Iran’s president warned Monday of threats to the Islamic Republic’s “democracy and national sovereignty,” after a body dominated by his ultra-conservative rivals disqualified thousands of candidates, weeks before elections, AFP reports:
President Hassan Rouhani’s moderate conservatives and their reformist allies are locked in a public quarrel with the Guardian Council over the disqualification of thousands of candidates — including 92 sitting MPs. The council, which oversees Iran’s elections, says it has barred some 9,500 potential candidates from standing, almost two thirds of the 14,500 hopefuls.
The downing of Ukraine International Airlines Flight 752 highlights the limits of the civilian arm of Iran’s government against the absolute power held by the nation’s Shiite theocracy and paramilitary forces. The anger that followed shows the choices Iranians make in the country’s sanctions-crushed economy and the unabated rage still lurking on its streets, The Washington Post adds.
“The regime understands that Iranian society is a powder keg right now and that if it’s not careful, it’ll lose control of the situation really quickly,” said Ariane Tabatabai, an Iran analyst at the U.S.-based RAND Corp. “So, it’s using every tool at its disposal to avoid losing control.”
The Islamic Republic is confronted with an unprecedented legitimacy crisis, notes analyst and activist Ladan Boroumand. In an article for The Journal of Democracy, she highlights the heterodox character of Iran’s theocratic ideology and stresses the tectonic social and cultural changes that have resulted in society’s estrangement from the state over the past forty years.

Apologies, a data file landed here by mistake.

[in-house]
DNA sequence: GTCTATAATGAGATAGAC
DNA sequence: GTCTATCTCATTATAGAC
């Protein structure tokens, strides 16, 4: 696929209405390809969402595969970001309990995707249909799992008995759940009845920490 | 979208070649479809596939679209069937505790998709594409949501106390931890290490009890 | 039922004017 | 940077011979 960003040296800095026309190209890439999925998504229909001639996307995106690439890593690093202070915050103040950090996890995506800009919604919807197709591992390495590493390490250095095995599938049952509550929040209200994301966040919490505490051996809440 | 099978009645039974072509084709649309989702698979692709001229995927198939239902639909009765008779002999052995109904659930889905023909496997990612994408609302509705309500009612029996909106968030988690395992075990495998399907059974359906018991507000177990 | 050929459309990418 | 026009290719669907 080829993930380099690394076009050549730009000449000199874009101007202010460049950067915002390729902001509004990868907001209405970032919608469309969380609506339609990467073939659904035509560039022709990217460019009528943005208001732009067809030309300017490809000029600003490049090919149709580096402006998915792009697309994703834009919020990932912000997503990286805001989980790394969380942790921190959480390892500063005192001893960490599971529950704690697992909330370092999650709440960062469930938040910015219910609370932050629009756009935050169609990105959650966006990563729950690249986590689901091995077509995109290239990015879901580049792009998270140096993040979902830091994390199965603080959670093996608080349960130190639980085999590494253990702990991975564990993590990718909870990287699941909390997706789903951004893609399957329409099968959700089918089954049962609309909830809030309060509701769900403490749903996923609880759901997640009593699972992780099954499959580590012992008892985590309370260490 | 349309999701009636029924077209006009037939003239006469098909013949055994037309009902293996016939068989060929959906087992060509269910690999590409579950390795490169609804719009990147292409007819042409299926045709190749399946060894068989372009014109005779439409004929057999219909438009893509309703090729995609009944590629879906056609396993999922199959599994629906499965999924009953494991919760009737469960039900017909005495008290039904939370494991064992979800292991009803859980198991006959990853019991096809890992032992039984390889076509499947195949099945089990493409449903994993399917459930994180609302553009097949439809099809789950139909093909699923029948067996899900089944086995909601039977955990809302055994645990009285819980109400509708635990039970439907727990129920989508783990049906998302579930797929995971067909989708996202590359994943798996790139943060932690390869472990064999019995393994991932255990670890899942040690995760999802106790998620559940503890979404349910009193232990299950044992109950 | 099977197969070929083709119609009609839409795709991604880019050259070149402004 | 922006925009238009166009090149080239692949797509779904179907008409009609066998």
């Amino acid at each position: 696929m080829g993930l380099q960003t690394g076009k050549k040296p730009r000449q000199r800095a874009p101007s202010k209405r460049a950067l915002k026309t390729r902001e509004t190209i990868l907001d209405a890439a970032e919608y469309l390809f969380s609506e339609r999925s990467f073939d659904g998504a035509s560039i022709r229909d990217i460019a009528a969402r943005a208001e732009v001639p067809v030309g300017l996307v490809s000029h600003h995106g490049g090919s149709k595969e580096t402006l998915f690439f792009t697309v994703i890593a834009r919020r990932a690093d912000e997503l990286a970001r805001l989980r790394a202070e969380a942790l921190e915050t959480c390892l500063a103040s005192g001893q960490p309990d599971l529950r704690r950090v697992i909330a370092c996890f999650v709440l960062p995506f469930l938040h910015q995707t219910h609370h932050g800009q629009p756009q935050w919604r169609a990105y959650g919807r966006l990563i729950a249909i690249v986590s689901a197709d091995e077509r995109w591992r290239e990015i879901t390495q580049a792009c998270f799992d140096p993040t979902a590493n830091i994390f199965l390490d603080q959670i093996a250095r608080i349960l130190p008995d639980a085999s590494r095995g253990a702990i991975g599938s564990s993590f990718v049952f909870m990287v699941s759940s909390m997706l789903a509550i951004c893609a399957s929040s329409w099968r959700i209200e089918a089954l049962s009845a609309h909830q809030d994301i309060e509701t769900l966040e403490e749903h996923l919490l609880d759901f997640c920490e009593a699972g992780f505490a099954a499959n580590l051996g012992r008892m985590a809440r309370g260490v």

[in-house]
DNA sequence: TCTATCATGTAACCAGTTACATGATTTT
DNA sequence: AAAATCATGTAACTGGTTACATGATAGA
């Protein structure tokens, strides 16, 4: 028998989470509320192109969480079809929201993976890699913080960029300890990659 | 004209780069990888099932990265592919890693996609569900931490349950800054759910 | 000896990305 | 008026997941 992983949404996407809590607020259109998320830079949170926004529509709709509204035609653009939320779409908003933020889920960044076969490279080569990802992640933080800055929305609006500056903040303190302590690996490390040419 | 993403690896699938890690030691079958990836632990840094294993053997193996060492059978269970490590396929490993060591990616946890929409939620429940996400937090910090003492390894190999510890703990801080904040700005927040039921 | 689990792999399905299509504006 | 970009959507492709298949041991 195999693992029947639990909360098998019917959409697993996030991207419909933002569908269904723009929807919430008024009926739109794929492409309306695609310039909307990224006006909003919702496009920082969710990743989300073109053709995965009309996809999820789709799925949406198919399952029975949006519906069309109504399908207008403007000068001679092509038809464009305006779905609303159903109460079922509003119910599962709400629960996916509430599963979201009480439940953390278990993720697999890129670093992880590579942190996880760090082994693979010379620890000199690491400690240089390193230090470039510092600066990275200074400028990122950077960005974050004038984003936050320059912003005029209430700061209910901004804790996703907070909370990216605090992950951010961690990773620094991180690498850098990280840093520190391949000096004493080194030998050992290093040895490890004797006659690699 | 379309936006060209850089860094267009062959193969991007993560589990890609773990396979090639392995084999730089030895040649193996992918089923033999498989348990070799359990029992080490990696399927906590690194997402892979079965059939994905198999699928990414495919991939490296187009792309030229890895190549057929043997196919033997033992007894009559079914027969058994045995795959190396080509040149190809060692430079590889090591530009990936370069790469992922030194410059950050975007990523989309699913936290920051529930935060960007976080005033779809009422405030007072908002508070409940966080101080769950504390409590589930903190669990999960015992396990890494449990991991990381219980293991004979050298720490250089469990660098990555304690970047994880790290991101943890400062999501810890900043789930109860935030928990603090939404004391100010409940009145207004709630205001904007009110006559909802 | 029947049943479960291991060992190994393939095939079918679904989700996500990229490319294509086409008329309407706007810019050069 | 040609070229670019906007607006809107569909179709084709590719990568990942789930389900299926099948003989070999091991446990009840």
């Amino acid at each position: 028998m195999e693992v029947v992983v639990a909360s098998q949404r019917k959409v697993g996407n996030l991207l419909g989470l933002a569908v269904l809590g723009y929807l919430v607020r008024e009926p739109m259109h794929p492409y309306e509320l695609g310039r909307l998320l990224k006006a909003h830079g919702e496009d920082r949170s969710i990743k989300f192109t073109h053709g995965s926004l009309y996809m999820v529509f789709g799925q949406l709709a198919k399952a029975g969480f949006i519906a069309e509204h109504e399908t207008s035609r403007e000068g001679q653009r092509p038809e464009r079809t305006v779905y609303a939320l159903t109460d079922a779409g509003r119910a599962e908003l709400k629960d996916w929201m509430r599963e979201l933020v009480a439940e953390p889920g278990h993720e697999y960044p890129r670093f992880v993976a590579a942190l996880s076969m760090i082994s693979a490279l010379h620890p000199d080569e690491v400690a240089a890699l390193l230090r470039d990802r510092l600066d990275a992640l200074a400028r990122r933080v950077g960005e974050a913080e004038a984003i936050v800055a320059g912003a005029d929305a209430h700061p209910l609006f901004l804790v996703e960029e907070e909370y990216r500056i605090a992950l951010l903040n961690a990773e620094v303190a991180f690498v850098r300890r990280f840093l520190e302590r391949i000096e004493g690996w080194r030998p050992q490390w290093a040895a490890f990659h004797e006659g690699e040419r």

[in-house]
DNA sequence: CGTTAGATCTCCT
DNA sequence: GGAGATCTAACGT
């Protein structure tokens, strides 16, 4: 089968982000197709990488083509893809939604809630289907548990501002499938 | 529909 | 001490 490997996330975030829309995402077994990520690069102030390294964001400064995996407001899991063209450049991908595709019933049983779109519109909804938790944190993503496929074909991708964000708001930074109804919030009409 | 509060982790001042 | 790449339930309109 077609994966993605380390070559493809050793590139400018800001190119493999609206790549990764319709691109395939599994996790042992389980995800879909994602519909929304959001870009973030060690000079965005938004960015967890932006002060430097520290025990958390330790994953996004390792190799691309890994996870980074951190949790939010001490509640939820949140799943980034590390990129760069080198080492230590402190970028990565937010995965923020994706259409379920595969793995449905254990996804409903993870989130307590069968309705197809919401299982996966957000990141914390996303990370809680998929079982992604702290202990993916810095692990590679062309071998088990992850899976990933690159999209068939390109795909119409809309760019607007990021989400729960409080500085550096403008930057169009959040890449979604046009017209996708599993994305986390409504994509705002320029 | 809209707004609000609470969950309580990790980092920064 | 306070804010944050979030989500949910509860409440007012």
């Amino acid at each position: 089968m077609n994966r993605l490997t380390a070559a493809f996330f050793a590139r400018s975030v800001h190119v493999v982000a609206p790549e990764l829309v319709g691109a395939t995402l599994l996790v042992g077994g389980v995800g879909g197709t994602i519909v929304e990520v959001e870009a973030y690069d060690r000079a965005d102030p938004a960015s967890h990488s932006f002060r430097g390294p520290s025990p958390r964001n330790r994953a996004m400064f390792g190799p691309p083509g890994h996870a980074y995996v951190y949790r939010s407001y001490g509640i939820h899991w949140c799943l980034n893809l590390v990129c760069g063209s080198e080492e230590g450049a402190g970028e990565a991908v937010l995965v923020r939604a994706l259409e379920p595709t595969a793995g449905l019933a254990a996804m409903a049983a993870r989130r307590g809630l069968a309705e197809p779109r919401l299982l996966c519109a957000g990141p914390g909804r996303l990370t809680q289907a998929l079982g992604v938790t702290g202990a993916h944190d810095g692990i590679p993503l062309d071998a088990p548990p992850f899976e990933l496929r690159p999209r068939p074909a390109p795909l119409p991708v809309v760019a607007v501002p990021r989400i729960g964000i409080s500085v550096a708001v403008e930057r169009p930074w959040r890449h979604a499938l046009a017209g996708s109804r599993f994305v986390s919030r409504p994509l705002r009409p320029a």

The current turn by many Iranians toward alternatives to the Islamic Republic’s harsh Islamism, such as liberal Shi’ism, Sufism, the Baha’i Faith, Christianity, and agnosticism or atheism, signals that Iran may now be on a new course, Boroumand contends:
This course is taking it toward becoming the first Muslim-majority society to weave into its spiritual, social, and intellectual fabric the principled separation of religion and the state characteristic of the liberal-democratic worldview—and to do so by a process that comes more fully “from within” than from outside. Ironically, the Islamic Republic itself has been the driver of that process, impelling a pathbreaking democratic response to its totalitarian claims. If the process succeeds—and signs both dramatic and subtle suggest that it is succeeding in the hearts and minds of Iranians as they demand freedom from the brutal rule of Khomeini and his successors—then it may lend new force to the liberal-democratic cause worldwide.
“My sense is that basically the Islamic Republic currently is a pressure cooker,” said Ellie Geranmayeh, a senior fellow focusing on Iran at the European Council on Foreign Relations. “We will have periodic and probably escalatory … protests in the country. A lot of what happens depends on how the security apparatus responds to these protests.”
However, any major threat to the government could see the Guard employ the same bloody tactics it used in Syria’s long war, she told The Post.
“If there is a similar threat to their own power inside Iran as Bashar Assad faced, my sense is that they will use an infinitely more amount of force to push back to secure their own power,” Geranmayeh said.